CyberArk, known for its privileged access management (PAM) capabilities, has been expanding into other aspects of identity security to extend its reach in the broader identity and access management (IAM) market.
Speaking to Computer Weekly during a accurate trip to Singapore, Matt Cohen, CEO of CyberArk, said the company’s business has been growing exponentially outside of PAM, in areas such as access and secrets management, endpoint privilege management (EPM) and, more lately, cloud security.
CyberArk takes a unique view around IAM – that is, to bring privileged controls to IAM capabilities such as single sign-on (SSO) and multifactor authentication (MFA). For example, it has capabilities to enable session management, isolation and step-up authentication to make single sign-on more secure, Cohen said.
“Our message across the board is if you bring a security-first mindset to the entire identity security landscape, then ultimately, we can differentiate our platform versus other providers in the market,” he added.
The IAM market is dotted with multiple suppliers, including Okta, Ping Identity, ForgeRock, SailPoint and Microsoft, each with strongholds in certain industries, use cases, market segments and deployment models.
Elaborating on CyberArk’s competitive edge in PAM, Cohen said privileged access was built on the idea that identities need to be secured, not managed.
“If you look at what Okta does, they manage identities from the perspective of making access more seamless. They were never a security company to begin with. They’re coming from a place of streamlining productivity and operations. And now, they’re trying to move into IGA [identity governance and administration] and PAM, but in PAM, they’re coming from operational efficiency into security,” he added.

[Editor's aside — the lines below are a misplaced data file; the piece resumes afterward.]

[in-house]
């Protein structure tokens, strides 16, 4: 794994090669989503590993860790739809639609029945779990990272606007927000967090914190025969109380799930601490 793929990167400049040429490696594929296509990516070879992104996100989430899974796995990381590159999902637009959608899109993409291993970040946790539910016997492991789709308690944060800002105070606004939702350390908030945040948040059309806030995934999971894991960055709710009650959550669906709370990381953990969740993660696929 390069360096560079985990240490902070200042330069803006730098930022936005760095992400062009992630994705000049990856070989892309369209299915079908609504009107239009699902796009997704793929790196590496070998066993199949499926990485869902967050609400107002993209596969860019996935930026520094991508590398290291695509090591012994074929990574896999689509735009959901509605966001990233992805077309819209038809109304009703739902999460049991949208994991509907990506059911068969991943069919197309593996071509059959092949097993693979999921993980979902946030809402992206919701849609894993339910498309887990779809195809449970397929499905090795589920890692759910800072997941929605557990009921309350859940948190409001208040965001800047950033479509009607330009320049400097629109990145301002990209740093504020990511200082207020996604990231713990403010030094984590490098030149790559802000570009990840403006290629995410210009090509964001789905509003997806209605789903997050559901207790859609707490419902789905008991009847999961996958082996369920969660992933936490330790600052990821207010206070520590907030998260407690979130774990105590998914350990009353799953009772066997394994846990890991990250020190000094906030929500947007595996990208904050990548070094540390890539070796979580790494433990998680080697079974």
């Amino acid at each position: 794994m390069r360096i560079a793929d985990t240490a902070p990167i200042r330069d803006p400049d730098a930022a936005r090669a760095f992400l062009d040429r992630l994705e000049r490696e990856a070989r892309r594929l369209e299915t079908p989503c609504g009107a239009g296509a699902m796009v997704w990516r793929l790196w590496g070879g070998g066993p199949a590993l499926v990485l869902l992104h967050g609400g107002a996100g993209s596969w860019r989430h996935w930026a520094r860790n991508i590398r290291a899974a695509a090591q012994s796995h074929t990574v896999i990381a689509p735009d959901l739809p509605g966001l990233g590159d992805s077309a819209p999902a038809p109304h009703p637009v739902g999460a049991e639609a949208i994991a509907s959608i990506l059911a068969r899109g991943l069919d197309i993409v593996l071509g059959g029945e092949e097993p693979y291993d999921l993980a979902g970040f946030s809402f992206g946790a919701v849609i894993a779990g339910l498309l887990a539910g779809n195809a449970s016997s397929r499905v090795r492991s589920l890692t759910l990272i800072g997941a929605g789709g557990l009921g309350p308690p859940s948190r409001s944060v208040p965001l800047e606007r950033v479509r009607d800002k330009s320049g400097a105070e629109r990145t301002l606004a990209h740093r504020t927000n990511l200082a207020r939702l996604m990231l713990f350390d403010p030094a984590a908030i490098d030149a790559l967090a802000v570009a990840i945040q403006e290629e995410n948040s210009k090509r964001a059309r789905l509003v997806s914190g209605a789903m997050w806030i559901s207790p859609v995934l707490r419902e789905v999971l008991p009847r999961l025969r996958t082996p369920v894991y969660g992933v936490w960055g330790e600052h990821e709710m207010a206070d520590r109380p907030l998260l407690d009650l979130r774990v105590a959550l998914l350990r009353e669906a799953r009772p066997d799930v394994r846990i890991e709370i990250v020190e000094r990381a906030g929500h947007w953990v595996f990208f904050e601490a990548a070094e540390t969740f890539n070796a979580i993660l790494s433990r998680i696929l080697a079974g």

Amid the identity sprawl, with users having to use multiple accounts and identities managed by different systems, Cohen noted that organisations would want to work with a provider that understands privilege controls and helps them to apply the controls to their workforce. “That has allowed our growth to accelerate.”
IGA specialist SailPoint has been tackling the identity sprawl problem too, but Cohen does not view them as a competitor. “They’re big on IGA and they’re still our largest go-to-market partner in the space. We do more of what we call modern IGA, around light workflows, identity compliance and lifecycle management, and if somebody wants to go big on governance, we’ll point them to SailPoint.”
On Microsoft, Cohen claimed that while the software giant is a formidable player in cyber security, its PAM solutions don’t “go deep enough into core security controls”.
“They recently came out with a very light version of EPM, which is one of our core growth areas. I was happy when that happened because, for us, the biggest problem we have with EPM is awareness, and now Microsoft comes in and makes everybody aware that you should be implementing least privileges on the endpoint.
“But in a bake-off against Microsoft, we can still win in the POC [proof-of-concept] and the technology side for core enterprise security controls,” he said.
CyberArk currently has 8,000 customers worldwide – some 2,000 of them are using its Privilege Cloud while 5,000 customers, particularly those in regulated industries like financial services and government, are using its on-premise PAM offering.
Cohen said on-premise customers could also be using CyberArk’s cloud offerings, “because they understand that even if they want their [PAM] vault on-premise, they’re okay with consuming a service for other solutions”.
These include capabilities to secure cloud-native services through zero-standing privileges, a term coined by Gartner in 2019. “The idea is that the account should be set up with no privileges, but when I need to use the services, I will apply privileges just for that instance,” said Cohen.
“The minute I’m done using that, it goes back to a zero-standing privileged account. So, if someone steals that credential, there are no privileges associated with it when it’s not in use. That’s a much more secure way to manage controls in cloud environments,” he explained.
Even as CyberArk is broadening its IAM capabilities, Cohen said there are no plans to go into the business-to-consumer (B2C) market. “Our solutions are best equipped for the enterprise, and even on the CIAM [customer IAM] side of the of the business, our access technology is very strong in the B2B [business-to-business] space.”
Cohen said the company had seen over 40% growth in annual recurring revenue over the past several years and has been able to drive “expansive revenue growth over the last several quarters as we came out of the subscription transition”.